When it comes to brushing success, the type of toothpaste used is very important. It is best to focus on fluoride as the key ingredient. According to research and evidence, fluoride, whether in toothpaste or mouthwash, will help prevent tooth decay because it can remineralize areas damaged by plaque and strengthen teeth. To achieve maximum benefit, dentists recommend toothpaste with 1350–1500 ppmF (parts per million fluoride concentration). It is important for parents to look at the back of the toothpaste tube, as some children’s toothpastes are not strong enough to provide the full benefits. Some pediatric dentists prescribe fluoride toothpastes with higher concentrations of fluoride for children who are at a higher risk for tooth decay. You may even be advised to use disclosing tablets available at your local supermarket. Plaque-coloring tablets or disclosing tablets highlight areas that a person may be missing while brushing and make them easier to see. Since plaque is tooth-colored, it is usually hard to see, but it can make your teeth look dull instead of shiny.

Brushing before bedtime is essential

It is common for individuals to produce less saliva at night than during the day. Due to this, a person’s teeth are less protected from saliva and are more susceptible to acid attacks while they sleep. Thus, nighttime brushing is the most important, and it is imperative to remove food from one’s teeth before bedtime in order to prevent plaque from feeding overnight. Fluoride toothpaste and mouthwash should be used at night so that they can do their job without interruption. When you have finished brushing, do not eat or drink anything afterward. This will allow the fluoride-protective minerals to be absorbed into your teeth. It can reduce tooth decay by up to 25%.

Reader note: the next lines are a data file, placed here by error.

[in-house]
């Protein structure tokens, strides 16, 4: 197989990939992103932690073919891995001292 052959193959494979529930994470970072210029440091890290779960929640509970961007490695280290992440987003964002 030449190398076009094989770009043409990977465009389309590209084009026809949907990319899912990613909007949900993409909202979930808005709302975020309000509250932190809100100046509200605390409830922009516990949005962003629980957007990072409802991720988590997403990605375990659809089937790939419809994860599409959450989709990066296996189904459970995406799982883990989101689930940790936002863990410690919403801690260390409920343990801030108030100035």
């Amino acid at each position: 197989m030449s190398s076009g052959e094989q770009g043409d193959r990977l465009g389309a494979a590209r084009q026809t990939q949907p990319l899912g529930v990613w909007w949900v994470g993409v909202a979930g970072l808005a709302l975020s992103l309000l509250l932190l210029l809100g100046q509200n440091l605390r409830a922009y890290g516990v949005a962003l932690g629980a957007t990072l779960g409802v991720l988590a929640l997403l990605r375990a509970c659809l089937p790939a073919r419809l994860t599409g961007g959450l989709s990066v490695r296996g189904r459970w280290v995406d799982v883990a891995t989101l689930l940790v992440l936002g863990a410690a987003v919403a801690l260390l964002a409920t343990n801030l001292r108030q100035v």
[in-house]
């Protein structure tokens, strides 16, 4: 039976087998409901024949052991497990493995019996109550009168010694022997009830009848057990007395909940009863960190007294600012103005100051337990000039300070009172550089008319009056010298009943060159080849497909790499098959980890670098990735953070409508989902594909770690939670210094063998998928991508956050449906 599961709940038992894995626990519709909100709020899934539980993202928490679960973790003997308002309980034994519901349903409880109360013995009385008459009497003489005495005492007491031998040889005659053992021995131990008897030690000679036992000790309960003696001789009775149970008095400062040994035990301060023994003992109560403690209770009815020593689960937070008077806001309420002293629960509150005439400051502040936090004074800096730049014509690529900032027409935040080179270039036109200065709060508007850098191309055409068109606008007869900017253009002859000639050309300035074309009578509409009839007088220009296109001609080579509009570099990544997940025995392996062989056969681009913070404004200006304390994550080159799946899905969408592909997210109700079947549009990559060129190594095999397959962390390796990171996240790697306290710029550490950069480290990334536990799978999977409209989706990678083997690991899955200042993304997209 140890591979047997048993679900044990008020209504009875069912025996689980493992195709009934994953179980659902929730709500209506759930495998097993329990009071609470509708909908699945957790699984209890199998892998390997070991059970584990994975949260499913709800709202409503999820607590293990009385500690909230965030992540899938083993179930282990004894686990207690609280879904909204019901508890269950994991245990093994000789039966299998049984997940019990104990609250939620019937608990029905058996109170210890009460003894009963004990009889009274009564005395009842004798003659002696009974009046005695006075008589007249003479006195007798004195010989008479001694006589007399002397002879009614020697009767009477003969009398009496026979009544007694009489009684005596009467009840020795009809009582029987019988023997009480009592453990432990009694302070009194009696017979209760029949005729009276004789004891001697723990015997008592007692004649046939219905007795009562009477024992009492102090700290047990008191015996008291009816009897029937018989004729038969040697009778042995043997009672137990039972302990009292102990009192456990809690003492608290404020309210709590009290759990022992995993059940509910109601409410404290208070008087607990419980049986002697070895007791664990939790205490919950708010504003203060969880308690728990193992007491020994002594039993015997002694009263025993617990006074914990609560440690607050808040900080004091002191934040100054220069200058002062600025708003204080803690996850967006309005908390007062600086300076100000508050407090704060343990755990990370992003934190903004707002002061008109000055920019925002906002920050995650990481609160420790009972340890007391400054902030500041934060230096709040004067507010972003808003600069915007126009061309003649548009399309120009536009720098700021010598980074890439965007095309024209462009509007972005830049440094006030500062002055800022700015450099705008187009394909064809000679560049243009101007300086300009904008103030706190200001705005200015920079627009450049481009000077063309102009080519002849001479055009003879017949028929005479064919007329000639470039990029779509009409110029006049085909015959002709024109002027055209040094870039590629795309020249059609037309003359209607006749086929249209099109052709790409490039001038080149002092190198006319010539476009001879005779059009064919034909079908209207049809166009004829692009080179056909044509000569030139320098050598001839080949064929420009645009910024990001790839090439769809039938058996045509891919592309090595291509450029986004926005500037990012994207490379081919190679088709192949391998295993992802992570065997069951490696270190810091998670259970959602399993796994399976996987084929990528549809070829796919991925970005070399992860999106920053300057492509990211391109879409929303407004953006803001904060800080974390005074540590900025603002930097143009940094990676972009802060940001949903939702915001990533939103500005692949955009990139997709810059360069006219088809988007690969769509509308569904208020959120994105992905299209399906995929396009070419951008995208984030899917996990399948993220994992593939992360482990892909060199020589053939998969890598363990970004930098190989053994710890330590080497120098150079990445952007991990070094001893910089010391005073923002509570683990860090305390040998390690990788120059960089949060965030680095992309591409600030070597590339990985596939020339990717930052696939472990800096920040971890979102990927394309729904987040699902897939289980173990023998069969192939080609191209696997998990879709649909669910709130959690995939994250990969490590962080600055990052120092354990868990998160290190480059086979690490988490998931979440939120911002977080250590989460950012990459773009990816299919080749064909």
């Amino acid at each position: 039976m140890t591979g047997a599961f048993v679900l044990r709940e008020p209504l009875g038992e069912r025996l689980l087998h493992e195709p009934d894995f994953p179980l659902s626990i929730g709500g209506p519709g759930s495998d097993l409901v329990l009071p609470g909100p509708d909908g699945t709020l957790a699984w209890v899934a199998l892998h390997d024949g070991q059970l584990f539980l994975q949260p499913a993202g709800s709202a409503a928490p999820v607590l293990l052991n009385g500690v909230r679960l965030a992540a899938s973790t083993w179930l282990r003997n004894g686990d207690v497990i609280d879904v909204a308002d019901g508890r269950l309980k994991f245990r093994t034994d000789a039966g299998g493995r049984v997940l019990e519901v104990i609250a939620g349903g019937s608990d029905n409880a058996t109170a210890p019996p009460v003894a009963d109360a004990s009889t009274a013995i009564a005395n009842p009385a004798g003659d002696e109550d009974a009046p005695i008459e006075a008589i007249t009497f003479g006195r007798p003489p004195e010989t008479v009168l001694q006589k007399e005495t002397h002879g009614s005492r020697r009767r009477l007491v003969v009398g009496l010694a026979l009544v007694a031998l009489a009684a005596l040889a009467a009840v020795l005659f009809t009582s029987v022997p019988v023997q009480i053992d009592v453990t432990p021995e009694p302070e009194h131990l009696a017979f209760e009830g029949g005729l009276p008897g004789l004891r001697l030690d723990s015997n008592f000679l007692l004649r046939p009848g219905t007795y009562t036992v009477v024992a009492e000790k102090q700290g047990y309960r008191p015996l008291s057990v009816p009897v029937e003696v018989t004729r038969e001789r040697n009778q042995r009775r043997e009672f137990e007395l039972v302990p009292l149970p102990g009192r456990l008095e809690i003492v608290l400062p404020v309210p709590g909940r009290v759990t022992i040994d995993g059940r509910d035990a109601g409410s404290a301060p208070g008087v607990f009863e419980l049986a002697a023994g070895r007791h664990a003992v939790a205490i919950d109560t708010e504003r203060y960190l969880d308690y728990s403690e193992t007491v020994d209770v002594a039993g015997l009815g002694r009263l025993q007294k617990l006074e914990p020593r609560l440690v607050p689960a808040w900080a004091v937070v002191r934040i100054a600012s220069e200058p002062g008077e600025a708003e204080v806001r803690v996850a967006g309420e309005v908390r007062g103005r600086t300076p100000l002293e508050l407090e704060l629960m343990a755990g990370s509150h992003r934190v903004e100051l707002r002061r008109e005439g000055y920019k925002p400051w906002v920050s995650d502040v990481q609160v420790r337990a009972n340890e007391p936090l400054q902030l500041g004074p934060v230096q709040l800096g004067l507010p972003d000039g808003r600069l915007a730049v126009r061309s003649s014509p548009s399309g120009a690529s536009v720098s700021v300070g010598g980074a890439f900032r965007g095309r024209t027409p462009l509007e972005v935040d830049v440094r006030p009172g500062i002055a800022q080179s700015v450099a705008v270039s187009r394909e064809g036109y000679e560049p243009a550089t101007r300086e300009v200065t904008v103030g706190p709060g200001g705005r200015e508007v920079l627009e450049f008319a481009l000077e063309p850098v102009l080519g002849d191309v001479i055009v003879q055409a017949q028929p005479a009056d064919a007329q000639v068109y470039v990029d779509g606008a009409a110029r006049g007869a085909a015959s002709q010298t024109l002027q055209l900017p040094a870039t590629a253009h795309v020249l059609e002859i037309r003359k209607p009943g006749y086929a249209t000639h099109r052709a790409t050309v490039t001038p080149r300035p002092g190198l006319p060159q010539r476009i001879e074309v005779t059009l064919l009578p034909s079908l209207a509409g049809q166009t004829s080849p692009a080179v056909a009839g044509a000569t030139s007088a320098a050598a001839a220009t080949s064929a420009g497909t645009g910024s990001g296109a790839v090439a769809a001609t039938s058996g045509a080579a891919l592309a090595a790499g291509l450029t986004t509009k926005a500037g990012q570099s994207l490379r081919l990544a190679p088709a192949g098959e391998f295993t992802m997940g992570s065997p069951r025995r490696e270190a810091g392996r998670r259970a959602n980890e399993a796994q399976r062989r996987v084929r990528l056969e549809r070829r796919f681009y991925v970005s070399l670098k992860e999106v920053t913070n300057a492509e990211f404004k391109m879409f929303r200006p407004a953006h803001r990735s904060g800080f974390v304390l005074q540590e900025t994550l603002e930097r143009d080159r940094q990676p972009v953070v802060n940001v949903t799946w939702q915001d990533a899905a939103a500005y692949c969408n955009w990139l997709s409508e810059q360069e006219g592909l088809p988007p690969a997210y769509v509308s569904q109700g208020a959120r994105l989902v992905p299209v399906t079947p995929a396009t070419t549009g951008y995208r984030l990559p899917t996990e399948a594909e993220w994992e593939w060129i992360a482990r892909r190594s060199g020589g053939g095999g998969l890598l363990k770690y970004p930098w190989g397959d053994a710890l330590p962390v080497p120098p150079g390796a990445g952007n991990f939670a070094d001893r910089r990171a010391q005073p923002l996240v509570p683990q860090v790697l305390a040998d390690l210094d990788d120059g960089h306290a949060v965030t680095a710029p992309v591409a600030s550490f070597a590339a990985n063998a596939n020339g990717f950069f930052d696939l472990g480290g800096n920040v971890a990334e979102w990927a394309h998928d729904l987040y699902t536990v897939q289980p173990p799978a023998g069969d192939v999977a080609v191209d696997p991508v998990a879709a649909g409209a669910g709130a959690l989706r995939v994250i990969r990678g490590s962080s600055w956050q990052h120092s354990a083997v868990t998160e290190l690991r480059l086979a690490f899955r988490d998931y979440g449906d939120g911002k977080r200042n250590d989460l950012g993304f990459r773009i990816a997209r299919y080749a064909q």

Avoid the ‘Free’ sugars

According to the World Health Organization and the NHS, “free” sugars should make up less than 5% of your daily calories. ‘Free’ sugars are chemically enhanced components added to foods by manufacturers. As a result of these additives, excessive tooth decay is caused. They are often supplemented with intrinsic sugars naturally found in fruit, honey, syrup, juices, etc.

Sugar consumption is affected by how much and how often you consume it. A tooth may be exposed to approximately four sugar hits per day before irreversible damage occurs. Fortunately, fluoride toothpaste and saliva can help your teeth recover from the early stages of these attacks. Maintaining a balance between sugar on one hand and fluoride toothpaste and proper tooth cleaning on the other is like balancing scales.

You can reduce your sugar intake by giving up adding sugar to hot beverages and limiting snacking. If you brush your teeth twice daily with fluoride toothpaste and spit instead of rinsing, the fluoride will bathe your teeth throughout the night. Do not eat or drink anything for thirty minutes after brushing your teeth in the morning, and limit your sugar consumption to four times per day.

Our pediatric dentist in Washington DC cares about your child’s oral health. Our goal is to ensure that they grow up with a healthy smile that will last them a lifetime. It is important for your child to have a dental cleaning and exam twice a year, in addition to practicing good oral hygiene at home. We are here to assist you. Please contact Capitol Hill Pediatric Dentistry to schedule an appointment.

Capitol Hill Pediatric Dentistry
Phone: (202) 849-3292
650 Pennsylvania Ave, SE, Suite 220
Washington, DC 20003